The prominence of Tan Wah Piow or TWP came to light in the heady 70s when he was an active student activist in National University of Singapore. Influenced by leftist and neo-colonialists movements, TWP's involvement in the student union and various other socio-political causes earned him an eager following and like-minded friends. They saw the inequalities that descended on Singapore as economic booms and dooms set itself upon the global trade economy that Singapore was plugging into. Conditions were definitely not as comfortable as today and there were many grievances as well as improvements to be made. However, not so much as the causes he advocated, his methods of confrontation and disruption perhaps meant that he was on a collision path with the government.
In Febuary 1975, TWP was sentenced to one year imprisonment for rioting in the Pioneer Industries Employee Union (PIEU) incident where an industrial dispute led to the PIEU office being smashed up. On 30 October 1974, a planned meeting between PIEU and TWP, workers from the American Marine company and students erupted into a riot. TWP countered that the Sec-Gen of PIEU was nowhere to be found at the stipulated meeting and that PIEU union officers had themselves smashed up their own premises. While TWP claimed that a Straits Times reporter saw him outside during the incident, various eye witnesses during the trial thought otherwise.
|An excerpt of the ST article dated 23rd Feb 75|
On his conviction, TWP daringly said to the judge in court, "I congratulate you on your future promotion to the High Court..." After the judge warned him of being contemptuous, TWP continued: "I do not have to bargain justice with you. I will not go around shopping for justice in Singapore. I want justice now. There is no rule of law in Singapore. You can imprison my body, but not my spirit."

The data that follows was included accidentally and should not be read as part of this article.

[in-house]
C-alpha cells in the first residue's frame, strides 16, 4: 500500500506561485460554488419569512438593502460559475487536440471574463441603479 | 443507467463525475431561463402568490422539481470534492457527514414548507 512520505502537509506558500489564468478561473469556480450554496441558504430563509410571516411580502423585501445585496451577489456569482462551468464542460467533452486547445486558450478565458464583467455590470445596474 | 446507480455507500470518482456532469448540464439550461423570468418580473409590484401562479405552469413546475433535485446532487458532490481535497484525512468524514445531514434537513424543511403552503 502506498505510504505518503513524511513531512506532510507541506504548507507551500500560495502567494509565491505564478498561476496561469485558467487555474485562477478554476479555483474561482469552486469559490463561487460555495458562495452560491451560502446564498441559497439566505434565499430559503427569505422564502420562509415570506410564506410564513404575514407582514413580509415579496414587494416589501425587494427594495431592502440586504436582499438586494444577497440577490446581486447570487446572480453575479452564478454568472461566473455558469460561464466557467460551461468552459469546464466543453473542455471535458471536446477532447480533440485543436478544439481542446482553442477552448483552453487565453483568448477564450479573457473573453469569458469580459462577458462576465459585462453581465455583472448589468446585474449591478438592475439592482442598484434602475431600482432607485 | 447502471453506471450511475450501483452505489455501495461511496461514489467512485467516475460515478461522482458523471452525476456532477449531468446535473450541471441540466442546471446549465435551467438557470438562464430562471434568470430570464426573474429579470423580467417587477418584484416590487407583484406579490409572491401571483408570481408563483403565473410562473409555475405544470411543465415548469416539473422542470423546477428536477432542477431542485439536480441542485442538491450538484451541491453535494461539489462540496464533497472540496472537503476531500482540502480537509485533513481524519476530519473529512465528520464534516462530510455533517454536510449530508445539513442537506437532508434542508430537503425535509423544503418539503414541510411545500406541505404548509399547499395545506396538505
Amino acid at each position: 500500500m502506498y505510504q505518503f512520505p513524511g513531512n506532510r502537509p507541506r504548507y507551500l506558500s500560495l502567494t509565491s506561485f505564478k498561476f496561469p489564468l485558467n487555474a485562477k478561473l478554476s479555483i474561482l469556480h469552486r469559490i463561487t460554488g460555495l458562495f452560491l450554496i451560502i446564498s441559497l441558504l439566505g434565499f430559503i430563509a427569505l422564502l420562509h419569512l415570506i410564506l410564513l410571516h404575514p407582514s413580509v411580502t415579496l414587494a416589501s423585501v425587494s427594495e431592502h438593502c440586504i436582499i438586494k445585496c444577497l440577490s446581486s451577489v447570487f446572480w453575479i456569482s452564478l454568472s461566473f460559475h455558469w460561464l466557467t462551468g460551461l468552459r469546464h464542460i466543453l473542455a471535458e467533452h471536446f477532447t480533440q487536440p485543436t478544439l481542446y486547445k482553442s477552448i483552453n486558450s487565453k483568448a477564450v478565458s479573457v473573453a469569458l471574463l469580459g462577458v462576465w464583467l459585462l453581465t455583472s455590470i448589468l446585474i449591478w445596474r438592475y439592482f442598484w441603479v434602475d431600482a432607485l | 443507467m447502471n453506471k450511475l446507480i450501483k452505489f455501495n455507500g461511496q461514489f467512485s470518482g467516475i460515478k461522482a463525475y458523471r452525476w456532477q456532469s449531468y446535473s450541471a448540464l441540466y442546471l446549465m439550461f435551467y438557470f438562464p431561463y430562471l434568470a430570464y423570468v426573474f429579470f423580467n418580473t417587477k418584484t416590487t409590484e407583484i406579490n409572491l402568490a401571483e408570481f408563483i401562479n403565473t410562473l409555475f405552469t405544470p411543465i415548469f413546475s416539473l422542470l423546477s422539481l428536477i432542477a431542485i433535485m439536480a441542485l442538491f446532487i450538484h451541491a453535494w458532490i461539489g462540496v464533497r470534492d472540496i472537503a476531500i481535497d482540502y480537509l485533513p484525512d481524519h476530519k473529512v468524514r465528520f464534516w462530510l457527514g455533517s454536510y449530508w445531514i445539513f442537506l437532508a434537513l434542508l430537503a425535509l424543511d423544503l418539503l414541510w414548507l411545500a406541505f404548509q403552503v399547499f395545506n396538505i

Daring words indeed from someone who perhaps have no fear of authority.
On his release from prison, TWP was drafted to serve National Service. Perhaps he was due to serve, perhaps government was trying to keep away the troublemaker. However, TWP made the decision to dodge the draft and escape to the UK. TWP, for better or worse, decided that NS was too dangerous for him and that the government would "assassinate" him or cause an accident such that he would be silenced forever. “I too was worried for my physical well-being since ‘accidents’ can easily happen in the army,” he says. See here for a more detailed TOC article.
|Published in May 1987|
According to official reports, TWP sought help from pro-communists elements of the Southeast Asia Research Services (Sears) which helped him enter Malaysia illegally by sea. Sears was formed in 1973 to promote Marxism among intellectuals, students and workers. He hid in Malaysia for a month before securing his passage to the UK, via Thailand and Amsterdam, on a passport with a forged exit permit. Three members of Sears who helped TWP later sneaked out of Singapore joined the Communist Party of Malaya.
|Apr 88: Q&A with Home Minister Jayakumar|
“When I came to the United Kingdom to seek political asylum, I enjoyed the support of the World Council of Churches, and the British Council of Churches,” says TWP. “Many other organizations and prominent individuals from all over the world supported my case.” But most importantly, TWP got a place in Bradford University and a student visa through the contacts of Malcolm Gladwell. TWP was hence later able to legitimise his stay in UK where he resides today.
Endnote: In 1978, few years after he had helped TWP, Cladwell was mysteriously killed in Cambodia when he was there on the invitation of Communist Khmer Rouge. In 1966, he was invited to raised funds to buy funds for the Vietcong. He was a 'far-left' member of the British Labour and a sympathiser to liberation struggles in Southeast Asia. He was said to be involved in the Euro-Communist plot in the 1970s to exert pressure on Singapore government to relase communist detainees.